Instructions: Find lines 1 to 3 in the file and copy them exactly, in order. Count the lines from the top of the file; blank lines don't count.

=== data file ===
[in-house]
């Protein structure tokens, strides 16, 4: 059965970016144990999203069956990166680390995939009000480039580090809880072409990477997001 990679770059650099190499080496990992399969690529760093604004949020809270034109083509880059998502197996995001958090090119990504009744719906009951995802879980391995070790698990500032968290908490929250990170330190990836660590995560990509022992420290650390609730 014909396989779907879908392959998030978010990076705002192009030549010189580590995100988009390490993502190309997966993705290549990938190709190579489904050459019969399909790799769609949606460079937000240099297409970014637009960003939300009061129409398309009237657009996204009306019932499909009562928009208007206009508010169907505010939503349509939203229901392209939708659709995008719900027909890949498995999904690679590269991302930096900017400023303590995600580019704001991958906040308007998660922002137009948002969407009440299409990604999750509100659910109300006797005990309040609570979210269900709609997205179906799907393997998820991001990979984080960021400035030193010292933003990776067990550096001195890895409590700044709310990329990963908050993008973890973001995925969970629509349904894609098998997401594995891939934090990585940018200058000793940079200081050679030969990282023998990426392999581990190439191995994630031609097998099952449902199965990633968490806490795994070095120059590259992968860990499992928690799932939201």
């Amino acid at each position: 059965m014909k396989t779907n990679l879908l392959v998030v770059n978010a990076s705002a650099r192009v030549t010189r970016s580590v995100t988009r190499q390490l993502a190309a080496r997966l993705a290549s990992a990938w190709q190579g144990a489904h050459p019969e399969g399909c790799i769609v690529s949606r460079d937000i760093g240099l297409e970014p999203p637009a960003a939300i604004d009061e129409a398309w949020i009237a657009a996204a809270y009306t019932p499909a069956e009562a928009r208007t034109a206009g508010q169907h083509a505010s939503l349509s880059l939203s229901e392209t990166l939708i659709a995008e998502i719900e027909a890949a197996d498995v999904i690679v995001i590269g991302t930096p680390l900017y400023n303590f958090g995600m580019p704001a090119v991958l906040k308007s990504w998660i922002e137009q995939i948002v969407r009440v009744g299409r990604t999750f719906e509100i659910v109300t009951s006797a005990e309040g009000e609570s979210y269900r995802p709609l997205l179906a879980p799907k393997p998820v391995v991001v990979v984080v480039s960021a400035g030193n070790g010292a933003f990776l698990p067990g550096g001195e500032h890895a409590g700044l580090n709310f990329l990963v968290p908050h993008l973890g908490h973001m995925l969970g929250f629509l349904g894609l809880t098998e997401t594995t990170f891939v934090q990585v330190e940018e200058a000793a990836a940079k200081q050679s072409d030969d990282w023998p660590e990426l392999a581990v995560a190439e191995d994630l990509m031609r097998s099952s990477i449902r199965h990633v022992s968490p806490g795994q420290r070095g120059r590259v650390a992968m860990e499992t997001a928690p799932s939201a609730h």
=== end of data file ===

[in-house]
């Protein structure tokens, strides 16, 4: 059965970016144990999203069956990166680390995939009000480039580090809880072409990477997001 990679770059650099190499080496990992399969690529760093604004949020809270034109083509880059998502197996995001958090090119990504009744719906009951995802879980391995070790698990500032968290908490929250990170330190990836660590995560990509022992420290650390609730 014909396989779907879908392959998030978010990076705002192009030549010189580590995100988009390490993502190309997966993705290549990938190709190579489904050459019969399909790799769609949606460079937000240099297409970014637009960003939300009061129409398309009237657009996204009306019932499909009562928009208007206009508010169907505010939503349509939203229901392209939708659709995008719900027909890949498995999904690679590269991302930096900017400023303590995600580019704001991958906040308007998660922002137009948002969407009440299409990604999750509100659910109300006797005990309040609570979210269900709609997205179906799907393997998820991001990979984080960021400035030193010292933003990776067990550096001195890895409590700044709310990329990963908050993008973890973001995925969970629509349904894609098998997401594995891939934090990585940018200058000793940079200081050679030969990282023998990426392999581990190439191995994630031609097998099952449902199965990633968490806490795994070095120059590259992968860990499992928690799932939201």
């Amino acid at each position: 059965m014909k396989t779907n990679l879908l392959v998030v770059n978010a990076s705002a650099r192009v030549t010189r970016s580590v995100t988009r190499q390490l993502a190309a080496r997966l993705a290549s990992a990938w190709q190579g144990a489904h050459p019969e399969g399909c790799i769609v690529s949606r460079d937000i760093g240099l297409e970014p999203p637009a960003a939300i604004d009061e129409a398309w949020i009237a657009a996204a809270y009306t019932p499909a069956e009562a928009r208007t034109a206009g508010q169907h083509a505010s939503l349509s880059l939203s229901e392209t990166l939708i659709a995008e998502i719900e027909a890949a197996d498995v999904i690679v995001i590269g991302t930096p680390l900017y400023n303590f958090g995600m580019p704001a090119v991958l906040k308007s990504w998660i922002e137009q995939i948002v969407r009440v009744g299409r990604t999750f719906e509100i659910v109300t009951s006797a005990e309040g009000e609570s979210y269900r995802p709609l997205l179906a879980p799907k393997p998820v391995v991001v990979v984080v480039s960021a400035g030193n070790g010292a933003f990776l698990p067990g550096g001195e500032h890895a409590g700044l580090n709310f990329l990963v968290p908050h993008l973890g908490h973001m995925l969970g929250f629509l349904g894609l809880t098998e997401t594995t990170f891939v934090q990585v330190e940018e200058a000793a990836a940079k200081q050679s072409d030969d990282w023998p660590e990426l392999a581990v995560a190439e191995d994630l990509m031609r097998s099952s990477i449902r199965h990633v022992s968490p806490g795994q420290r070095g120059r590259v650390a992968m860990e499992t997001a928690p799932s939201a609730h």